The show is littered with characters who seem interesting but serve no purpose. Why cast Gina Gershon as the wife to Reiser’s character if you aren’t going to use her? And it’s full of good characters whose relationships are mentioned but rarely shown. Burnout valet Wheeler (Oliver Cooper) and unobtainable lifeguard goddess Misty (Alexandra Turshen) have a cute flirtation, but people keep talking about Oliver and David as best friends when they rarely interact, and it happens that that’s a dynamic that David really misses here. But maybe these are things that a second season would address?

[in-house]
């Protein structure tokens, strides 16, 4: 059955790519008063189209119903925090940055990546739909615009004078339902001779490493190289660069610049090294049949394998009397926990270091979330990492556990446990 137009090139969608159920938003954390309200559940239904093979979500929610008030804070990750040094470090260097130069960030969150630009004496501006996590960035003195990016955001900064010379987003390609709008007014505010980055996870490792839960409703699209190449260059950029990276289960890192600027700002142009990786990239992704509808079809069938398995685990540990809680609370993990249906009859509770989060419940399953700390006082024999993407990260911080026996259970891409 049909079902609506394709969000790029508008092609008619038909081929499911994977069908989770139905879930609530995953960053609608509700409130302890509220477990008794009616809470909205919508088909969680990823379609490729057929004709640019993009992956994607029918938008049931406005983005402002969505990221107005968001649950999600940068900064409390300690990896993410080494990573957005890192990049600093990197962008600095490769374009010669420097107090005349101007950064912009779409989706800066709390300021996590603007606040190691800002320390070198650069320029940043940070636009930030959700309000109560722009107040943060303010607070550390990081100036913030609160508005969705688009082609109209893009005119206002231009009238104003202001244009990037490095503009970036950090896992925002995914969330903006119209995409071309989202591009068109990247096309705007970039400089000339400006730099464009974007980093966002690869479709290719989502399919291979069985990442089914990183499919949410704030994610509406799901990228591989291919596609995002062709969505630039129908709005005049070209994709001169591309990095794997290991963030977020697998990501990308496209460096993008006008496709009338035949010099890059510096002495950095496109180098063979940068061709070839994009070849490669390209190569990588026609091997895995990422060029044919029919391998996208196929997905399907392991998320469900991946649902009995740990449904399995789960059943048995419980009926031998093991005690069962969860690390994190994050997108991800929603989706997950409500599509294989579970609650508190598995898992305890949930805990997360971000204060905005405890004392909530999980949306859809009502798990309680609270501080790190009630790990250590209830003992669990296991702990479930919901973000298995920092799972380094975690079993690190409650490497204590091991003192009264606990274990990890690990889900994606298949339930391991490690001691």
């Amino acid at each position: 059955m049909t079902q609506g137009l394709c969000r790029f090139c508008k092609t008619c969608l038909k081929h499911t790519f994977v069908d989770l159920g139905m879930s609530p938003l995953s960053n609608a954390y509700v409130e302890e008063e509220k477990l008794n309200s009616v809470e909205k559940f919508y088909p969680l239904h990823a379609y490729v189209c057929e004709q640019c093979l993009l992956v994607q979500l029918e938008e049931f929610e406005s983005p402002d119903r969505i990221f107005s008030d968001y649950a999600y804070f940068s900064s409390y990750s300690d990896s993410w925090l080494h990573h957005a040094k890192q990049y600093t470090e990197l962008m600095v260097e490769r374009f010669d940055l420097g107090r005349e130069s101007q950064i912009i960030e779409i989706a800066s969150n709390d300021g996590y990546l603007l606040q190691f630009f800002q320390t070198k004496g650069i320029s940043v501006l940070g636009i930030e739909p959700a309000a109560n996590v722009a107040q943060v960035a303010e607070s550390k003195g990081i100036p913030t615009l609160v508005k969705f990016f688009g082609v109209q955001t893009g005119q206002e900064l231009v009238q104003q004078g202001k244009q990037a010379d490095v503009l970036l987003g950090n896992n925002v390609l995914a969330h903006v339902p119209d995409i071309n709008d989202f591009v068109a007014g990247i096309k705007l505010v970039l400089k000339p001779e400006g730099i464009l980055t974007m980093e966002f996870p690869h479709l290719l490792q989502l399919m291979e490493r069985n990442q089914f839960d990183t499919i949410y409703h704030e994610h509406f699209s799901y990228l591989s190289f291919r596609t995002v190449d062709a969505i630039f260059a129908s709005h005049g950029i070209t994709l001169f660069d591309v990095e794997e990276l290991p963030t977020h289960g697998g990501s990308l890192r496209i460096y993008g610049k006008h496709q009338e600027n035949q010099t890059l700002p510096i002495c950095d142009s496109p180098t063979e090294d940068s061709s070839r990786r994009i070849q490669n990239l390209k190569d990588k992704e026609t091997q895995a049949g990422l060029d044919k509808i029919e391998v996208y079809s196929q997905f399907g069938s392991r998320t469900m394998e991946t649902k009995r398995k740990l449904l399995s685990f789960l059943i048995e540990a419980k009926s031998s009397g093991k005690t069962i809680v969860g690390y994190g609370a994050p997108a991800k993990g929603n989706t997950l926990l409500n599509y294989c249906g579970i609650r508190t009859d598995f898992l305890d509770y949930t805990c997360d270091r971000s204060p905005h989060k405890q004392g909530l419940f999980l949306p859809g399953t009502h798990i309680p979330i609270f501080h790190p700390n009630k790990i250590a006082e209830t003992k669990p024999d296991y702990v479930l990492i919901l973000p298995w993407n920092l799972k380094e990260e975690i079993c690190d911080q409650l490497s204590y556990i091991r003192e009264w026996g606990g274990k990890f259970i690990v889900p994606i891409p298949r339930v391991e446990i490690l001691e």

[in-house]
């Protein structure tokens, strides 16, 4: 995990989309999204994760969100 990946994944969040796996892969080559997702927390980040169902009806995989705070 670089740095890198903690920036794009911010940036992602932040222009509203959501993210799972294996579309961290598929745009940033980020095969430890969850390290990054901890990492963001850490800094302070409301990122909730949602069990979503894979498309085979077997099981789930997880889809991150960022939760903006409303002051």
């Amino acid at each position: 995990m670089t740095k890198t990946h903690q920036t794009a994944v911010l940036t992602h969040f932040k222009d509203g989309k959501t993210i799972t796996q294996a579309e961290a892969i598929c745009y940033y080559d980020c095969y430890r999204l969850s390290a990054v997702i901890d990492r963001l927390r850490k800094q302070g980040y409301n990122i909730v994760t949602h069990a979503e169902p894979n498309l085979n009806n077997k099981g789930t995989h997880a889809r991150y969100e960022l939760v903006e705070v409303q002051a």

For the purposes of the first season, Red Oaks works largely because even though Welsh actor Roberts isn’t doing anything resembling a Jersey (or even American) accent, he’s a perfect Everyman lead, with more than a touch of Young Dustin Hoffman-style befuddlement. The love story that’s supposed to be the spine of the show never really gains heat, but Roberts’ varied interplay with Reiser, Esmer and Kind keeps the show going. Esmer is particularly valuable because the Turkish-born Canadian actor is able to go comedically broad in a way that lets the other actors around him stay grounded, but remain funny, a capacity that mustache-sporting Josh Meyers also fills. Reiser relishes adding a little darkness to the imperious Getty and he also provides a valuable thematic tie to Diner, perhaps the best of those backwards-looking 1980s comedies. And Kind, always so valuable in film and TV cameos or guest work, is the best he’s been since A Serious Man, a reminder that as good as he is at comedy, he’s perhaps even better when he has a big enough part to add dramatic nuance.